By Dylan Goforth
Phoenix Staff Writer
Elbert “Lee” Meeks told police that he got drunk after he learned that he was a suspect in the shooting death of a 2-year-old Muskogee boy.
Jurors watched more than an hour of a recorded interview Meeks gave police Dec. 22, 2011, the day after Ja’Cion Logan was killed. In it, Meeks denied shooting Ja’Cion and told investigator Rob Frazier that friends who saw his face on television news broadcasts advised him to turn himself in to the police.
Meeks, who was celebrating his 21st birthday Dec. 21, 2011, had been drinking. He told his friends that he didn’t want to talk to police while he was drunk. Meeks said he was afraid that officers might “put words in his mouth” if he gave a statement while intoxicated.
In the video, he told Frazier that his friends encouraged him to keep drinking, so he would be unable to make a statement.
Meeks repeatedly denied being at the house in the 1100 block of Indianapolis Street when Ja’Cion was shot in the head.
“If you showed me a map, I couldn’t even tell you where Indianapolis Street is,” Meeks told Frazier.
During the 70-minute interview, Meeks told Frazier that he had been sending text messages to girls and using a computer at the time Ja’Cion was killed. It wasn’t until a cousin called him to say he was a suspect in Ja’Cion’s death that Meeks heard what happened, he told Frazier.
But Frazier testified that he didn’t believe Meeks’ story.
“Some things didn’t add up,” he said.
The investigator said he asked Meeks to start his story at a specific time before the shooting but that Meeks began his account much earlier than requested.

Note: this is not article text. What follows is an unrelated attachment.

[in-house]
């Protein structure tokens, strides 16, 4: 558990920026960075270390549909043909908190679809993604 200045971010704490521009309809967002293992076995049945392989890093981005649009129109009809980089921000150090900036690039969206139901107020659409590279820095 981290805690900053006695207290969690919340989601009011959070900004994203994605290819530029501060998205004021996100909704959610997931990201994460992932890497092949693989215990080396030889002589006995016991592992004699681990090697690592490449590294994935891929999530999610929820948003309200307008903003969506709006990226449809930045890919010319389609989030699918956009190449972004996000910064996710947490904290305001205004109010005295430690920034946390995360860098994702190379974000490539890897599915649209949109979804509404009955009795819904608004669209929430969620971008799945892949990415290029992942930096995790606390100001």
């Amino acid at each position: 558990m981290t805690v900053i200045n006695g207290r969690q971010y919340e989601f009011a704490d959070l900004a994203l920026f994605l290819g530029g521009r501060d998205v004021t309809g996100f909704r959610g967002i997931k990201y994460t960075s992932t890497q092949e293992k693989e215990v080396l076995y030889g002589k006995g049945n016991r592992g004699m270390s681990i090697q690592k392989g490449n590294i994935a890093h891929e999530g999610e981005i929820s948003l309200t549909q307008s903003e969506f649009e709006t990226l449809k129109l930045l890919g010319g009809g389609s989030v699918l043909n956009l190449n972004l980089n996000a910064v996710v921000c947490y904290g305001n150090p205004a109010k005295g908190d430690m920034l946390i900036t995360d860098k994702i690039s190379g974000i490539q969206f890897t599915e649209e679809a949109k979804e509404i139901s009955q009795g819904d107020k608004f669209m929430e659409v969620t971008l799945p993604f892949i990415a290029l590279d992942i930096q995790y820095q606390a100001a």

“It sounded rehearsed,” Frazier said.
He said it was hard to corroborate Meeks’ story, because Meeks had told investigators that he had been home alone when Ja’Cion was shot. Frazier testified that the house Meeks said he was at is “four or five blocks” from the crime scene — about a “five minute or less” walk.
During the taped interview, Frazier attempted to get Meeks to open up by offering up a story of self-defense. He asked Meeks whether it was possible that Meeks had gone to the house that day to confront a person he “had a beef” with. Perhaps, Frazier said, Meeks had taken a gun as a precaution, and the gun went off during a struggle, killing Ja’Cion.
“You’re trying to say it was self-defense?” Meeks asked. “I’m sticking with what I said. I wasn’t there.”
Roger Hilfiger, one of Meeks’ defense attorneys, asked Frazier whether that line of questioning was truly Frazier’s theory about what happened that night.
“No,” Frazier said.
Hilfiger asked Frazier whether he had said in the video that it was “his theory.”
“Yes,” Frazier replied.
“So you lied?” Hilfiger asked.
Frazier responded that, in order to get to the truth, officers will sometimes lie to a defendant to get the suspect to open up.
Testimony is expected to wrap up Monday when the trial resumes at 9 a.m.
Reach Dylan Goforth at (918) 684-2903 or firstname.lastname@example.org.